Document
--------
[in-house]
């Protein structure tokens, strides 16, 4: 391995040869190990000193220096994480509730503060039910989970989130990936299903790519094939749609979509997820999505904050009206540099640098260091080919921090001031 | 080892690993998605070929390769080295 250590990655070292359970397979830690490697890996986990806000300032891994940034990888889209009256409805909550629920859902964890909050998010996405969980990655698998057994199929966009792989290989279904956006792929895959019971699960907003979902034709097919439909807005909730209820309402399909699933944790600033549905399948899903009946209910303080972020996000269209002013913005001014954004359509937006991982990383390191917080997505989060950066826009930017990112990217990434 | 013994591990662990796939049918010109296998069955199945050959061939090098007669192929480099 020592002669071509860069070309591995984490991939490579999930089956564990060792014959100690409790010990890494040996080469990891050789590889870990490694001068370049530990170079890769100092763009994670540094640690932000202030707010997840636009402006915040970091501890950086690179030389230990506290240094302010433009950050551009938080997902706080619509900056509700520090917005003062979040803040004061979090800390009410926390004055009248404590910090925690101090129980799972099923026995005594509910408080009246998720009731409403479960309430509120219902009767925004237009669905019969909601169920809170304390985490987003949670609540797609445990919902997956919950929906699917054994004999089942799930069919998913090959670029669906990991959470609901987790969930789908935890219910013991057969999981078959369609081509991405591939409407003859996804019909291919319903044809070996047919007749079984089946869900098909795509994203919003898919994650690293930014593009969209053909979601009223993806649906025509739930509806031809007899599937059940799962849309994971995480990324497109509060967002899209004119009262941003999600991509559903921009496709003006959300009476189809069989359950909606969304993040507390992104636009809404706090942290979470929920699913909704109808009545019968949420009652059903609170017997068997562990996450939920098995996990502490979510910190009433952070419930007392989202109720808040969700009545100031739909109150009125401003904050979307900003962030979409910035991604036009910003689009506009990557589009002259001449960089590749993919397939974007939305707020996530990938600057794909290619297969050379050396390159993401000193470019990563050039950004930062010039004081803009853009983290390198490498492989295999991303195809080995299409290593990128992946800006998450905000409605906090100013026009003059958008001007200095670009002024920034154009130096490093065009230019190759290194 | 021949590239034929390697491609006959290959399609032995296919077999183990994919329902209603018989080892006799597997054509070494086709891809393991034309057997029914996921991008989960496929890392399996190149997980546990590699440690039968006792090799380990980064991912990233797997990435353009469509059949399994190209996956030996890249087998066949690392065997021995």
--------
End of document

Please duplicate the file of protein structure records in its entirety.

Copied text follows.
[in-house]
């Protein structure tokens, strides 16, 4: 391995040869190990000193220096994480509730503060039910989970989130990936299903790519094939749609979509997820999505904050009206540099640098260091080919921090001031 | 080892690993998605070929390769080295 250590990655070292359970397979830690490697890996986990806000300032891994940034990888889209009256409805909550629920859902964890909050998010996405969980990655698998057994199929966009792989290989279904956006792929895959019971699960907003979902034709097919439909807005909730209820309402399909699933944790600033549905399948899903009946209910303080972020996000269209002013913005001014954004359509937006991982990383390191917080997505989060950066826009930017990112990217990434 | 013994591990662990796939049918010109296998069955199945050959061939090098007669192929480099 020592002669071509860069070309591995984490991939490579999930089956564990060792014959100690409790010990890494040996080469990891050789590889870990490694001068370049530990170079890769100092763009994670540094640690932000202030707010997840636009402006915040970091501890950086690179030389230990506290240094302010433009950050551009938080997902706080619509900056509700520090917005003062979040803040004061979090800390009410926390004055009248404590910090925690101090129980799972099923026995005594509910408080009246998720009731409403479960309430509120219902009767925004237009669905019969909601169920809170304390985490987003949670609540797609445990919902997956919950929906699917054994004999089942799930069919998913090959670029669906990991959470609901987790969930789908935890219910013991057969999981078959369609081509991405591939409407003859996804019909291919319903044809070996047919007749079984089946869900098909795509994203919003898919994650690293930014593009969209053909979601009223993806649906025509739930509806031809007899599937059940799962849309994971995480990324497109509060967002899209004119009262941003999600991509559903921009496709003006959300009476189809069989359950909606969304993040507390992104636009809404706090942290979470929920699913909704109808009545019968949420009652059903609170017997068997562990996450939920098995996990502490979510910190009433952070419930007392989202109720808040969700009545100031739909109150009125401003904050979307900003962030979409910035991604036009910003689009506009990557589009002259001449960089590749993919397939974007939305707020996530990938600057794909290619297969050379050396390159993401000193470019990563050039950004930062010039004081803009853009983290390198490498492989295999991303195809080995299409290593990128992946800006998450905000409605906090100013026009003059958008001007200095670009002024920034154009130096490093065009230019190759290194 | 021949590239034929390697491609006959290959399609032995296919077999183990994919329902209603018989080892006799597997054509070494086709891809393991034309057997029914996921991008989960496929890392399996190149997980546990590699440690039968006792090799380990980064991912990233797997990435353009469509059949399994190209996956030996890249087998066949690392065997021995």